An article in this month’s Wired looks at how new technology is being developed that crosses over sensory information from one mode to another, to compensate for impairment or disability – or even to extend the body to include completely new senses.
We humans get just the five. But why? Can our senses be modified? Expanded? Given the right prosthetics, could we feel electromagnetic fields or hear ultrasound? The answers to these questions, according to researchers at a handful of labs around the world, appear to be yes.
It turns out that the tricky bit isn’t the sensing. The world is full of gadgets that detect things humans cannot. The hard part is processing the input. Neuroscientists don’t know enough about how the brain interprets data. The science of plugging things directly into the brain ‚Äî artificial retinas or cochlear implants ‚Äî remains primitive.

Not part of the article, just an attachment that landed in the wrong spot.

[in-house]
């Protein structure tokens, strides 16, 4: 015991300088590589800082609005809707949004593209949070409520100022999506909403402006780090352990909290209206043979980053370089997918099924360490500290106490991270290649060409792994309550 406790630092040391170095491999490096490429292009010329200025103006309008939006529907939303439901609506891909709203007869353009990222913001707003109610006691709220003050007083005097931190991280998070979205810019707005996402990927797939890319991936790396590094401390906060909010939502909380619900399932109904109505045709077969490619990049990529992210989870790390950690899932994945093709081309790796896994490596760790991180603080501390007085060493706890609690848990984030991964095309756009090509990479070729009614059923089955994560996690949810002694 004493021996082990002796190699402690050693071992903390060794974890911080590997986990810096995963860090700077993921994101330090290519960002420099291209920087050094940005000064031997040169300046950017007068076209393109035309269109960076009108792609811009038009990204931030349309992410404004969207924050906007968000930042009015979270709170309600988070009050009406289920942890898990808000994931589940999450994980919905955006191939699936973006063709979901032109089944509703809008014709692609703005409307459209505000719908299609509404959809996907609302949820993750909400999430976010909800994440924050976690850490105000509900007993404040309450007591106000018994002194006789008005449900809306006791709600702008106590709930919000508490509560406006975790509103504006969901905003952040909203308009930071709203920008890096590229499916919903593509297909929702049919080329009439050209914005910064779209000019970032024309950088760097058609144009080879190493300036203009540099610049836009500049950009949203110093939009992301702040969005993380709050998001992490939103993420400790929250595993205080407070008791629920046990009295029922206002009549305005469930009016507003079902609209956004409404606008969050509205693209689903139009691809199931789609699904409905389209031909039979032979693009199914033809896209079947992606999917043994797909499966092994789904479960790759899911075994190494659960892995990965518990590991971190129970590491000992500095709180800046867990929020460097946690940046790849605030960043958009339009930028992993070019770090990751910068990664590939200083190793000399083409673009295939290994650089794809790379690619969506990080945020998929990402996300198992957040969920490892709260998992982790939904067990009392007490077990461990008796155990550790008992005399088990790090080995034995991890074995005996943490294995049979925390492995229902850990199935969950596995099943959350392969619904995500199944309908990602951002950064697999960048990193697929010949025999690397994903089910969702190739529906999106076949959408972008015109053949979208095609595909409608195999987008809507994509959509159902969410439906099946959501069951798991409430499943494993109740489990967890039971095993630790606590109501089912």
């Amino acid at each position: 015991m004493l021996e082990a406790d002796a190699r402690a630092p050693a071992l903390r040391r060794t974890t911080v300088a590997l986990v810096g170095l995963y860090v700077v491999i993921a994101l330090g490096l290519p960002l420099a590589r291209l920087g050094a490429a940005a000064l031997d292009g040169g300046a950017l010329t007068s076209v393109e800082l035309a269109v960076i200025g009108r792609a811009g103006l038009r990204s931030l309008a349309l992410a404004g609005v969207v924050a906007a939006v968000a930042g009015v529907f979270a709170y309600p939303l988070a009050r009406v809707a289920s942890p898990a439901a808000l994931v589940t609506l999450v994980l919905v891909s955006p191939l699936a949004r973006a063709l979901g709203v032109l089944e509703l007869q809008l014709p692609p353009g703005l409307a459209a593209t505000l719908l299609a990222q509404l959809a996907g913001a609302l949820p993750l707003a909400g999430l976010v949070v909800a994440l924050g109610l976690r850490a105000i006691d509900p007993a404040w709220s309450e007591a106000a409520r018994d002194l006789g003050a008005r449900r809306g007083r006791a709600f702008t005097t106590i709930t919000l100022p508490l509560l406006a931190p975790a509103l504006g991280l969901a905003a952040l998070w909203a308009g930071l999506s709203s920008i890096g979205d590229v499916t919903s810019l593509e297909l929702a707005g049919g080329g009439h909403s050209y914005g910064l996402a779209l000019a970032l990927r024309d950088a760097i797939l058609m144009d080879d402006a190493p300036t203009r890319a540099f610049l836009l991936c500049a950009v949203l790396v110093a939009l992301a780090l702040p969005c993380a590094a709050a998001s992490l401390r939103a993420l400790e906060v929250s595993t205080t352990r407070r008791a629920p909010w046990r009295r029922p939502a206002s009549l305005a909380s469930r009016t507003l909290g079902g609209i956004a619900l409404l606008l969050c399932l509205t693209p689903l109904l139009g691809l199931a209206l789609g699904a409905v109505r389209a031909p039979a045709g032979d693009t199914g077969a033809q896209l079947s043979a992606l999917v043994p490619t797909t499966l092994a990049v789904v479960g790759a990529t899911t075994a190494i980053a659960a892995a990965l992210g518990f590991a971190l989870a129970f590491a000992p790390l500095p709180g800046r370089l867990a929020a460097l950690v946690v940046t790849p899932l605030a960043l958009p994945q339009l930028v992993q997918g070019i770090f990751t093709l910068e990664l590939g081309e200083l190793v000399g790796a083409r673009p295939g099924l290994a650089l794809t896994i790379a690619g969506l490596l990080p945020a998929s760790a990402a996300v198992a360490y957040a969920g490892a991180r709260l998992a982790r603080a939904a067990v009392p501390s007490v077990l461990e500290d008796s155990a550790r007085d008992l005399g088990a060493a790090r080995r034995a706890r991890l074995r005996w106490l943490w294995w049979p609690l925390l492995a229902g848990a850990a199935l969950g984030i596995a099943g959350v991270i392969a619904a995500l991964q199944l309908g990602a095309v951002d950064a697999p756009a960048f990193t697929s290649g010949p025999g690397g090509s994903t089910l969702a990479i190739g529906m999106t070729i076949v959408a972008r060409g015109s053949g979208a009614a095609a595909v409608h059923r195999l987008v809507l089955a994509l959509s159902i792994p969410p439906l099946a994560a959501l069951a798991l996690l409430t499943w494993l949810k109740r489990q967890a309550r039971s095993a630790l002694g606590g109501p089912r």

So here’s the solution: Figure out how to change the sensory data you want ‚Äî the electromagnetic fields, the ultrasound, the infrared ‚Äî into something that the human brain is already wired to accept, like touch or sight. The brain, it turns out, is dramatically more flexible than anyone previously thought, as if we had unused sensory ports just waiting for the right plug-ins. Now it’s time to build them.
The article describes how researchers have built devices to provide pigeon-style magnetoreceptors, so the wearer feels where they are pointing in relation to north, and devices that translate visual information into touch sensation on the tongue.
We previously covered on Mind Hacks how some people have implanted magnets in their fingers to get a sense of touch for magnetic fields.
Link to Wired article ‘Mixed Feelings’.